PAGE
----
Saudi-US relations key to global stability, says Princess Reema on 75th anniversary of USS Quincy meeting

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Updated 14 February 2020

Saudi-US relations key to global stability, says Princess Reema on 75th anniversary of USS Quincy meeting

When Saudi Arabia's King Abdul Aziz and US President Franklin Delano Roosevelt met on February 14, 1945 aboard the USS Quincy in Egypt's Great Bitter Lake, no one probably had a faint idea whether they would actually get along well. After all, they seemed not to have much in common. The meeting was just a side trip for Roosevelt, whose main purpose was to meet with Soviet Premier Joseph Stalin and British Prime Minister Winston Churchill in Yalta in the Crimea to discuss the postwar reorganization of Germany and Europe.

As it would turn out, the first and only meeting between Ibn Saud and Roosevelt had become a defining moment in world history.

"King Abdul Aziz and President Roosevelt both understood that what was at stake was far more than just the immediate recovery of post-war Europe and Germany," writes Saudi Arabia's ambassador to Washington in an opinion article enumerating the bonds that tie the two great nations together.

Princess Reema bint Bandar Al Saud's article is part of today's special supplement in Arab News in commemoration of the 75th anniversary of that historic meeting.

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"These two leaders saw this as the time for new alliances and partnerships that would expand existing bilateral relationships, forge new economic ties and create new international institutions that would be essential for global peace and security.

"Both leaders recognized that establishing a sustained and lasting global stability would require new international bonds — and that if the US and Saudi Arabia were to help develop this new approach to global, collective security — both leaders and both nations would need to look beyond their own provincial interests," the ambassador writes.

Arab News also sat with Roosevelt's grandson Hall Delano Roosevelt, who has devoted a significant part of his career to promoting US-Saudi partnerships, to share his reflections on that historic meeting. 

“It was about creating a relationship and a friendship with this new King, who had just spent quite some time, and resources, and blood, and effort to unite the Arabian Peninsula for the purpose of being a productive part of the world,” he says.

For US Ambassador John Abizaid, since that meeting between Saudi Arabia’s founding monarch and the US president, Washington has been a steady strategic partner of Riyadh, notwithstanding the up and downs in the relationship.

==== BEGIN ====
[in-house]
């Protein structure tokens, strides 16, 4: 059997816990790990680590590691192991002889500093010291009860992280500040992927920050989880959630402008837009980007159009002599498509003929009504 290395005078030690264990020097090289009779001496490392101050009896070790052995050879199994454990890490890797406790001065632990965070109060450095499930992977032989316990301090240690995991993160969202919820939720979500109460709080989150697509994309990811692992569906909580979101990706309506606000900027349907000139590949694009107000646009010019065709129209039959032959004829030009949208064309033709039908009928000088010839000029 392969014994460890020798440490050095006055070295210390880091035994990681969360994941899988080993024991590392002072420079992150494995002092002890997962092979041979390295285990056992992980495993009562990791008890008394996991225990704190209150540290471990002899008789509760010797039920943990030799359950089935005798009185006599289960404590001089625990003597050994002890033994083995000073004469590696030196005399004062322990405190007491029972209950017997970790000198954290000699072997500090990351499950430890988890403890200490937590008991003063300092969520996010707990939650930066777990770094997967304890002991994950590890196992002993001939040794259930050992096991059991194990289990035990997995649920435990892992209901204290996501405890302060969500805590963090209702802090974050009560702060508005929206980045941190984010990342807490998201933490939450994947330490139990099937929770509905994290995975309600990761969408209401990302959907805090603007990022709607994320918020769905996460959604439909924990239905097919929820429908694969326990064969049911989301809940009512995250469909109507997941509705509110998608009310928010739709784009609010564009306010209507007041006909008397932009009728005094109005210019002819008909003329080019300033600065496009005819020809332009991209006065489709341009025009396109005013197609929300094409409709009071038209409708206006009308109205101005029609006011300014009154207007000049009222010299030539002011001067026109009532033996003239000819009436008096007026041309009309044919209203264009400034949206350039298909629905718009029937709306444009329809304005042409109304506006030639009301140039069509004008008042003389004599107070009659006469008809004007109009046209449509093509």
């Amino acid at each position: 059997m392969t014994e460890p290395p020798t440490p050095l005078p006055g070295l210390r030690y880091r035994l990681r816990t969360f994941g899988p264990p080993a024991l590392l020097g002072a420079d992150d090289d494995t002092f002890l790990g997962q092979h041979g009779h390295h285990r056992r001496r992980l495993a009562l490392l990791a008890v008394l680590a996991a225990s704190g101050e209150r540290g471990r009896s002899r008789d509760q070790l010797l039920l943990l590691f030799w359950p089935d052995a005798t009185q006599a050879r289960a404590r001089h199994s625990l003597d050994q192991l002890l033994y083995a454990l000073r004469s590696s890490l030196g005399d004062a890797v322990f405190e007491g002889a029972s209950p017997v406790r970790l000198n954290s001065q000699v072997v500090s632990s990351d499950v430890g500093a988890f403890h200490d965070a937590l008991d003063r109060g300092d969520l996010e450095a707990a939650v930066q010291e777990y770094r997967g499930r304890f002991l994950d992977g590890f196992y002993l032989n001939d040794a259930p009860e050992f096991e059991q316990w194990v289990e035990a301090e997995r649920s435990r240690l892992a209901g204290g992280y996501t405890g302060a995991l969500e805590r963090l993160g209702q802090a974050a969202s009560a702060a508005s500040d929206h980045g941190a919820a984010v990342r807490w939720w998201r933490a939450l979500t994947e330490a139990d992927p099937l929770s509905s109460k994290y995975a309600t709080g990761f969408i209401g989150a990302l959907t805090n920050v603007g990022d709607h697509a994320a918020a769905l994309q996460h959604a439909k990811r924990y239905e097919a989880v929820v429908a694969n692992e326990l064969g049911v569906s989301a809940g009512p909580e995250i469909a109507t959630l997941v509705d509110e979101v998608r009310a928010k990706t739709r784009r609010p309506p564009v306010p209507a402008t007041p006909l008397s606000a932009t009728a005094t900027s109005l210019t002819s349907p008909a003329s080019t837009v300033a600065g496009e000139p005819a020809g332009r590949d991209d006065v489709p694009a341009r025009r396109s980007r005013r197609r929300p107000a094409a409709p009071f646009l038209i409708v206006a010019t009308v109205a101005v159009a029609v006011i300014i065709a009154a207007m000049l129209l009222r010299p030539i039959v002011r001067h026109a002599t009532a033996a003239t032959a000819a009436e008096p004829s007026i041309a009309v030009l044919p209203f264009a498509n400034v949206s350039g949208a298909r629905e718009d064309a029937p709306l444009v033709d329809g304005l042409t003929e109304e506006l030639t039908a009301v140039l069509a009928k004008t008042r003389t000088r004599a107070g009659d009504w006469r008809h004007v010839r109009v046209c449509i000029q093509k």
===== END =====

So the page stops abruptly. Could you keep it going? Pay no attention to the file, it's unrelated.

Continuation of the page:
Columnist Oubai Shahbandar, a former Middle East Pentagon analyst, writes that the two nations have managed to overcome a number of obstacles in their bilateral relations over the years because "it is a relationship that has been anchored on common security interests and personal bonds between leaders."

Arab News writer and columnist Frank Kane writes that "Saudi Aramco has been at the heart of the 75-year-old partnership between the US and the Kingdom."


Houthi missile attacks on Saudi Arabia condemned

Updated 47 min 35 sec ago

Houthi missile attacks on Saudi Arabia condemned

  • GCC Secretary-General Dr. Naif bin Falah Al-Hajraf says the ‘terrorist attack’ is not on Saudi Arabia alone, but also on Gulf security and stability
  • Attacks shows real threat posed by Houthis and Iranian regime supporting them: Coalition

RIYADH: The US on Sunday condemned the latest attempt by Iran-backed Houthi militias in Yemen to target Saudi cities with ballistic missiles.

“As the world focuses on combating the COVID-19 pandemic and saving lives, the Houthis focused on doing the work of the Islamic Revolutionary Guard Corps-Quds Force by attacking innocent civilians,” said John Abizaid, the US Ambassador to the Kingdom.

“We wish those injured in the attacks a speedy and full recovery.”

Two civilians suffered minor injuries from falling debris after Saudi air defenses intercepted and destroyed the Houthi missiles over Riyadh and the southern city of Jazan late on Saturday night.

Col. Turki Al-Malki, spokesman of the Saudi-led Arab coalition supporting Yemen's legitimate government, shows to the media on Sunday parts of the Houthi missile that was shot down over Riyadh the night before. (SPA)

The missile attacks at such a time showed the real threat posed by the Houthis and the Iranian regime supporting them, Saudi-led coalition spokesman Col. Turki Al-Malki said.

GCC Secretary-General Dr. Naif  bin Falah Al-Hajraf said the “terrorist attack” was not on Saudi Arabia alone, but also on Gulf security and stability.  The GCC supported all measures the Kingdom would take to defend its land and protect its citizens, Al-Hajraf said, and he called on the international community to shoulder its responsibility in countering such acts.

The UAE also condemned the attacks, and said it stood with the Kingdom against every threat to its security and stability. The attack threatened global unity against the COVID-19 pandemic, the UAE said.